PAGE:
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Posts Tagged ‘seeds’

I’ve quickly become a negligent blogger, I guess.  Here’s a quick look at items of interest.  Seeds came, I’ve made some newspaper seed starting pots, and my raised bed is refreshed and ready to start planing cold weather crops.  We’re working on fencing.  I’m awaiting Ameraucana bantam chicks any day locally and will pick up my White Chantecler chicks on Saturday.  We’ve built a “pig tractor” and have one piglet (of 3) lined up to enjoy it this summer.  And the grand finale- I’m getting my Irish Dexter cows!  Four girls that I’m also planning to pick up Saturday as I’ll be half way to where the cows are when I go to pick up my chicks.  Pictures and details of these exciting events to follow…

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An idea for mothers day

This is what I made my mom for mothers day last year. It’s a compilation of a few different ideas that morphed into it’s own idea.  My mom likes gardening and flowers.

It is a “bouquet” of plantable flowers. The idea is you can stick the stem in the ground where you want the flowers planted. The seeds fall off in the weather onto the ground and grow. (Or you can pull them apart and put them on the ground to spread them out a little better). I don’t know if it actually works to just stick them in the ground- maybe the birds think it’s a great snack! My mom pulled them apart.

The first concept was the handprint flower. You trace around your hand, cut it out, curl the fingers by pulling them along the edge of a pair of scissors, and wrap them around the end of a stick, dowel, etc. I traced a master pattern of each of my girls hands, as well as mine and my husbands. Then I didn’t have to fight as hard to trace multiple flowers! I cut and curled, then used some various diameter fallen branches from the backyard as the “stems.” I used glue to secure the paper to the stick- I just glued, wrapped the paper around, slightly overlapped, and secured with a clothespin or rubber band until it dried.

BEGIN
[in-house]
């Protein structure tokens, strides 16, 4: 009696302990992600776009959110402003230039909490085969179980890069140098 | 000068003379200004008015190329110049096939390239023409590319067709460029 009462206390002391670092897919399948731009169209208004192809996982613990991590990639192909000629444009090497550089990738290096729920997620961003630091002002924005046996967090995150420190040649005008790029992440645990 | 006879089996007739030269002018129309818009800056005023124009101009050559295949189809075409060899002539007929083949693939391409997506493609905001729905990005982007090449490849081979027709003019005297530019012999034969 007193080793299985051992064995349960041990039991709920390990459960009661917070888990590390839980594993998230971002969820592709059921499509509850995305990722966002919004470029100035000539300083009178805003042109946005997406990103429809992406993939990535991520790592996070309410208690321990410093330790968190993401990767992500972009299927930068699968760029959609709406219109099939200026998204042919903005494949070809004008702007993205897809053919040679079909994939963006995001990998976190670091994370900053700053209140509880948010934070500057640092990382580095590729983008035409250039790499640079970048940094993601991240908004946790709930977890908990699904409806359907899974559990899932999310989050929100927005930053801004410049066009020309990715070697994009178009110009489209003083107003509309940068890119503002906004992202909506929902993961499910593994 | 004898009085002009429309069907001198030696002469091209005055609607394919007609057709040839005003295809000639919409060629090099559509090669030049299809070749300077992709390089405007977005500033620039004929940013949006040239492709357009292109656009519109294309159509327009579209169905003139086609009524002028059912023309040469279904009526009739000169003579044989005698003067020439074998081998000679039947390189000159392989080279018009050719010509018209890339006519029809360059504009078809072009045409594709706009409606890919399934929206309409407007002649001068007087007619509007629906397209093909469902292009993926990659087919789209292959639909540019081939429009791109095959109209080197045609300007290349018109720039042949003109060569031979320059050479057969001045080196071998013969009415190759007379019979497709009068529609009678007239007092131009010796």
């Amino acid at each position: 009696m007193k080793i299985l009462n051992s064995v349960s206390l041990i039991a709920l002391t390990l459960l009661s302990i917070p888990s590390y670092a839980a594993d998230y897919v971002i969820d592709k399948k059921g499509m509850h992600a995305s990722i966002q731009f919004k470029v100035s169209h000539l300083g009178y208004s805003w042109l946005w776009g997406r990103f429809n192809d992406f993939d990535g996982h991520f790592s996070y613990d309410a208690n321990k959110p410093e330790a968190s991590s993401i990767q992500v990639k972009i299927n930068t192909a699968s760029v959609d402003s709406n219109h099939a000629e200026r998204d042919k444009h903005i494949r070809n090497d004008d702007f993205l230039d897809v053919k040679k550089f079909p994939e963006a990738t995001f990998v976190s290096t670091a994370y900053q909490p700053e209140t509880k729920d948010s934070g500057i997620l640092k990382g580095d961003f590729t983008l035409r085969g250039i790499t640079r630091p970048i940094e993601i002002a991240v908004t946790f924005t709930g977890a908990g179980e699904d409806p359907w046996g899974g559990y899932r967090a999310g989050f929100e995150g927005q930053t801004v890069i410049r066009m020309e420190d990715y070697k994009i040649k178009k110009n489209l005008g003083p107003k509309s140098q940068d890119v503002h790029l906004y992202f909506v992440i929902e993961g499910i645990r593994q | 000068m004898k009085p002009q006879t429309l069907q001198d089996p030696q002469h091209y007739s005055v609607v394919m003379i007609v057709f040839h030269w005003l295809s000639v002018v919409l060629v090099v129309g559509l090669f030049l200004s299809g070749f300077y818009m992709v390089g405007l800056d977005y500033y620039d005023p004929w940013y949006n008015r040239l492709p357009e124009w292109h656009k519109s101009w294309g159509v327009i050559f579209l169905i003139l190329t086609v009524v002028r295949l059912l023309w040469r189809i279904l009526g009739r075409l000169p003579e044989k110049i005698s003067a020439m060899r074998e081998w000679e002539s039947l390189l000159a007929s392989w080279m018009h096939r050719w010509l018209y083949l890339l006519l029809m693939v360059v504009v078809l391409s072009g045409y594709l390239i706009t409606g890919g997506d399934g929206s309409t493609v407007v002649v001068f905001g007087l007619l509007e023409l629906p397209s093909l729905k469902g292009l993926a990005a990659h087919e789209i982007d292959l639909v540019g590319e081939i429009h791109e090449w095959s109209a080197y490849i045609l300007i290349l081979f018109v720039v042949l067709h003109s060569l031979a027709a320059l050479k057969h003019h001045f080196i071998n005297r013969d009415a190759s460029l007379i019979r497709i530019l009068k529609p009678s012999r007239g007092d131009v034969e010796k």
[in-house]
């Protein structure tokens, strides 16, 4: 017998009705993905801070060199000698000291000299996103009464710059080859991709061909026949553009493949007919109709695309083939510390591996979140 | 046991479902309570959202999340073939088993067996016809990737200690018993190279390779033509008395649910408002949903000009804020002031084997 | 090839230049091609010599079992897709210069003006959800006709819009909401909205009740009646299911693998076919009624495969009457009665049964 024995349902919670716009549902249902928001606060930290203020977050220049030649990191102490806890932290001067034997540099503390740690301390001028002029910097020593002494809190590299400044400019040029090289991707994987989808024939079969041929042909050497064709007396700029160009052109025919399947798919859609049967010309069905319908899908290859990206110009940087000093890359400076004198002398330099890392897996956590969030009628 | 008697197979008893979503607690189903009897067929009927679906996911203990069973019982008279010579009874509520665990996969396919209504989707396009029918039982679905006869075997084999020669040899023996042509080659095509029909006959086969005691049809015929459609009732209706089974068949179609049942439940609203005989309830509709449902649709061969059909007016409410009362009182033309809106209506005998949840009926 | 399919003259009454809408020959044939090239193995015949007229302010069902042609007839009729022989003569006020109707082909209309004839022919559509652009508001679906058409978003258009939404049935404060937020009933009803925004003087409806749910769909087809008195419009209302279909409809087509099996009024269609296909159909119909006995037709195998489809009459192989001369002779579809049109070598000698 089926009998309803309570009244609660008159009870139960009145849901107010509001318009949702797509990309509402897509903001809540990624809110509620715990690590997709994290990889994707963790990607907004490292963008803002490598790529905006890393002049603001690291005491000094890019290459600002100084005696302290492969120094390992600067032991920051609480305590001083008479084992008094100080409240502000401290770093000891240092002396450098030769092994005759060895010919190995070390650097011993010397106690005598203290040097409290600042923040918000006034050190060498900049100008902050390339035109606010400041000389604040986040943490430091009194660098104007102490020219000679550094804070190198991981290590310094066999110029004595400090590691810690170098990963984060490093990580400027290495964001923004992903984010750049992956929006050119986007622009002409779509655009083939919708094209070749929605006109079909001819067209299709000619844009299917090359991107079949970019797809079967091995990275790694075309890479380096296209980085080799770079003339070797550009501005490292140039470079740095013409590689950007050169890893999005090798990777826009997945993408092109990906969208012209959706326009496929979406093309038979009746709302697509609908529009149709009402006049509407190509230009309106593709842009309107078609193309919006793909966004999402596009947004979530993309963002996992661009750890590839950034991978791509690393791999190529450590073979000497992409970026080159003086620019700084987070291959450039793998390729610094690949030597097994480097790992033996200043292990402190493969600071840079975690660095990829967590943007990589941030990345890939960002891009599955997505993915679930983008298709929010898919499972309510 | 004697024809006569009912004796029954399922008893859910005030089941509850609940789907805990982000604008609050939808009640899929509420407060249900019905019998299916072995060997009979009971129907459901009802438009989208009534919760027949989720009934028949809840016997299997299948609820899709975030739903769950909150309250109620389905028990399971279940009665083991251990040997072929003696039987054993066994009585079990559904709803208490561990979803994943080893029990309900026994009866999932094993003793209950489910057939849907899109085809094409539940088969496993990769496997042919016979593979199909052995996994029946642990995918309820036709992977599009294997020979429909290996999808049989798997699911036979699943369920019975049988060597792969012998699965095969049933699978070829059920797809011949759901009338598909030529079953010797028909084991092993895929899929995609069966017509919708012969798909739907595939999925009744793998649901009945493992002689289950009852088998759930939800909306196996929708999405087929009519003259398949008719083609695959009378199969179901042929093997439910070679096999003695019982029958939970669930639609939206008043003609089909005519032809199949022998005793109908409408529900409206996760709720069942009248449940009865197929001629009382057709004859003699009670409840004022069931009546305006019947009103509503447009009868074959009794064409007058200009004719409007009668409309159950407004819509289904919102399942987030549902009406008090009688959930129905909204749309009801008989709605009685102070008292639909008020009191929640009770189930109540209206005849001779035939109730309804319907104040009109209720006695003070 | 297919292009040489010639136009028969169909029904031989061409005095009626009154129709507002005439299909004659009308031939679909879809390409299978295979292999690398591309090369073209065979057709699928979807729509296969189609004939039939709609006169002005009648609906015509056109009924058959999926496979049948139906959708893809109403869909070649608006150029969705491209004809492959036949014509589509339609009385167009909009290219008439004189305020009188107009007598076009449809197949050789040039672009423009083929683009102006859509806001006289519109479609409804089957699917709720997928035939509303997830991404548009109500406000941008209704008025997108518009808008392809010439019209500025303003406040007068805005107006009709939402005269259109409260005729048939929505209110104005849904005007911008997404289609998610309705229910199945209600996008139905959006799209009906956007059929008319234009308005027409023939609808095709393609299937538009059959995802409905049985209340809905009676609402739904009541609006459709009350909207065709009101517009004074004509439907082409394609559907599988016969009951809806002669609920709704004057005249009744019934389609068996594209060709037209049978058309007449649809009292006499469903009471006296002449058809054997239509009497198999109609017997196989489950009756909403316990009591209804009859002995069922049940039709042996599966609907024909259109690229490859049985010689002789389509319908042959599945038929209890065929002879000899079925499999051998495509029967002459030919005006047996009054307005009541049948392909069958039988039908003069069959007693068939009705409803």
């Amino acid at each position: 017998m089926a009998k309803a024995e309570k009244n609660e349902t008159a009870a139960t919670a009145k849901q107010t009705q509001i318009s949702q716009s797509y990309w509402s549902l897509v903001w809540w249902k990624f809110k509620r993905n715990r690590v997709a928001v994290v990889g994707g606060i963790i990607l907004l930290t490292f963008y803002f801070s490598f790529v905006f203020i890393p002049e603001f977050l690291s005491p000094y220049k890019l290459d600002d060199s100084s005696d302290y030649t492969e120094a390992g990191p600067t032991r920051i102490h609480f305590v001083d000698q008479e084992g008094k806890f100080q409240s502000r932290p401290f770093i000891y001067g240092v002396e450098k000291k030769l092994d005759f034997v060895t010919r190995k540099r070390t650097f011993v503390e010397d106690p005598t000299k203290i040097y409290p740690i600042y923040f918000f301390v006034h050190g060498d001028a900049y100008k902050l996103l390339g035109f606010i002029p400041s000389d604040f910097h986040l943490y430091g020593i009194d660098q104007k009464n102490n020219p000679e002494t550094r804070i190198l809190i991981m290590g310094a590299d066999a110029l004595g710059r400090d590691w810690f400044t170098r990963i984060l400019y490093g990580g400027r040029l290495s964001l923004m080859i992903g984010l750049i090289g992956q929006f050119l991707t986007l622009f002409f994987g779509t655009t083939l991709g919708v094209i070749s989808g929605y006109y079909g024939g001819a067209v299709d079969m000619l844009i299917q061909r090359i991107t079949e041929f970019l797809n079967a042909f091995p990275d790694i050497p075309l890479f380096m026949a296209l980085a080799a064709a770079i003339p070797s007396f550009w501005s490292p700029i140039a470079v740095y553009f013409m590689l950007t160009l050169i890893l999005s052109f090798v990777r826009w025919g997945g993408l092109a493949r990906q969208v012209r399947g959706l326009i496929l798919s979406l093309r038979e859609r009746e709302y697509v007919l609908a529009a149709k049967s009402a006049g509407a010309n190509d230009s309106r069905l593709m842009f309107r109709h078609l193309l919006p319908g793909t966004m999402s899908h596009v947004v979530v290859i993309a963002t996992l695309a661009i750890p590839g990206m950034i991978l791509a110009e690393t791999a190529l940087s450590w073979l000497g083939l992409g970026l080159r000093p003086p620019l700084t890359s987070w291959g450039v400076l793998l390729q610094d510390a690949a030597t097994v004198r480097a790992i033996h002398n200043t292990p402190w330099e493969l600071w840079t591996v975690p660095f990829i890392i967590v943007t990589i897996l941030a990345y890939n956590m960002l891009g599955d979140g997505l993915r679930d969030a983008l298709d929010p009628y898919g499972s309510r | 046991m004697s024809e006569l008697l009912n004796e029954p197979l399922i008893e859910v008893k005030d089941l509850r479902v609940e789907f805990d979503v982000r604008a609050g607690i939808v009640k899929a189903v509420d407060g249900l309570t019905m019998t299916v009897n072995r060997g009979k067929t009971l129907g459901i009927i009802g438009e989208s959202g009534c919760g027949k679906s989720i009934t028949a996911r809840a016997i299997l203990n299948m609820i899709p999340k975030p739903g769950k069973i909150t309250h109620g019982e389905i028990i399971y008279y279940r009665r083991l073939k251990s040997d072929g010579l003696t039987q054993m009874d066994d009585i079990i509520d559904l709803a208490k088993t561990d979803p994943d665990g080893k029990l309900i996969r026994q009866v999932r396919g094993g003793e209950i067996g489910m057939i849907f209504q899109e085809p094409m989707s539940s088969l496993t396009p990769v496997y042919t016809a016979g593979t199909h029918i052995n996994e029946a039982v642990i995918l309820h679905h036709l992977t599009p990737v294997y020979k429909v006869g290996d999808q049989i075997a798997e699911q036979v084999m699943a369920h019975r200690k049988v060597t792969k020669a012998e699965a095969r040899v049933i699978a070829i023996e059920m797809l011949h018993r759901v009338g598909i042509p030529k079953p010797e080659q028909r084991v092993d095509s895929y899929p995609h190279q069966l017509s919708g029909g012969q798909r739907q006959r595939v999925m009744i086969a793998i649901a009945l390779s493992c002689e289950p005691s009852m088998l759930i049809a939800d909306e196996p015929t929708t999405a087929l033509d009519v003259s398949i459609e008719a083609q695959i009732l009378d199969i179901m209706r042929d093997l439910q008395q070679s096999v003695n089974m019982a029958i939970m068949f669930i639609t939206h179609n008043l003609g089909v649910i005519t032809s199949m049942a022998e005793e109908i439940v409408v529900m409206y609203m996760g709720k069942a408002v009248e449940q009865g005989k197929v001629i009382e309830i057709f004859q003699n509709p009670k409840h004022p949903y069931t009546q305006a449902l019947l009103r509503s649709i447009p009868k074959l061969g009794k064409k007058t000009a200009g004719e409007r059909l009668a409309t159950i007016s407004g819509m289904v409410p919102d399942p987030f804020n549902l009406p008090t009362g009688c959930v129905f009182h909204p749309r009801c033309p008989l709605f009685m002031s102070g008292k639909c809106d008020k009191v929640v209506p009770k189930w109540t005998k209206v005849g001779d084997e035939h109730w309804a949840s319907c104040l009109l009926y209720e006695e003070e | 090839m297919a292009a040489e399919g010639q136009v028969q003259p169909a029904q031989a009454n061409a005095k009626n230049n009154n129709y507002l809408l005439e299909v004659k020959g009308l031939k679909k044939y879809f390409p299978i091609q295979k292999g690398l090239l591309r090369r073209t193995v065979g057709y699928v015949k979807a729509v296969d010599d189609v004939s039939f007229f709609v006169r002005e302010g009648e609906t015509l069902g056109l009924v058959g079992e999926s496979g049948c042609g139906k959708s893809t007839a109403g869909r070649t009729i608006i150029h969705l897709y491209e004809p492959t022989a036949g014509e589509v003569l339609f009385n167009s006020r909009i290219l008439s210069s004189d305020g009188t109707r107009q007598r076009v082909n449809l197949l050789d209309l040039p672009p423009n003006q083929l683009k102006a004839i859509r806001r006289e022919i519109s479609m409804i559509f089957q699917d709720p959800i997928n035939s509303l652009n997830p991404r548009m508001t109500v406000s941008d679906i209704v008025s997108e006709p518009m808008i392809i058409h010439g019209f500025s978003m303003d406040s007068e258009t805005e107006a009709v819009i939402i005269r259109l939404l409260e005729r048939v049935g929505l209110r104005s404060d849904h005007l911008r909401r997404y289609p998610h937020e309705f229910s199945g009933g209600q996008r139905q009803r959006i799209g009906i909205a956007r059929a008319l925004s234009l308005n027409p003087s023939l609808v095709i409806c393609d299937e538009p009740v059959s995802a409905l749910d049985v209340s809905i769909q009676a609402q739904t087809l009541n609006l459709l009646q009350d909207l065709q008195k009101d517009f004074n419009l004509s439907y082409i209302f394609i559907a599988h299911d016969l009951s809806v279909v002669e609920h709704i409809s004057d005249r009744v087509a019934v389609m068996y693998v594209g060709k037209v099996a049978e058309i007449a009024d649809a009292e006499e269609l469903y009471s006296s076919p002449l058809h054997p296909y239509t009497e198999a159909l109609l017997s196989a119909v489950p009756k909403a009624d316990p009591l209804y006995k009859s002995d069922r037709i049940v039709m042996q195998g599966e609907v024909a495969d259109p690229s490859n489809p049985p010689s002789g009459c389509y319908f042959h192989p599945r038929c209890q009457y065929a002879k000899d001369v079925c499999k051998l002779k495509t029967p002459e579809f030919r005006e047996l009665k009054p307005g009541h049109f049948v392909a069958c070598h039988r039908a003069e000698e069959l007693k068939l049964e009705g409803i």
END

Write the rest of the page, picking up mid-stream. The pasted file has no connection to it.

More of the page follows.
The second concept is a home made seed tape. I’d seen a posting at giverslog that used strips of newspaper dotted with a flour paste at appropriate intervals, then you can stick your seeds on for perfectly spaced veggies and fewer wasted seeds. (I didn’t make any seed tapes last year, but might get to it this year.  If I do, I’ll try to share how it goes.)   I made a flour paste, brushed it on the flowers I had made, and sprinkled them with seeds. It took about a package for each handprint, but it probably depends on how carefully you apply the seeds and how large your packages are. I also labeled the flower variety at the base of the flower.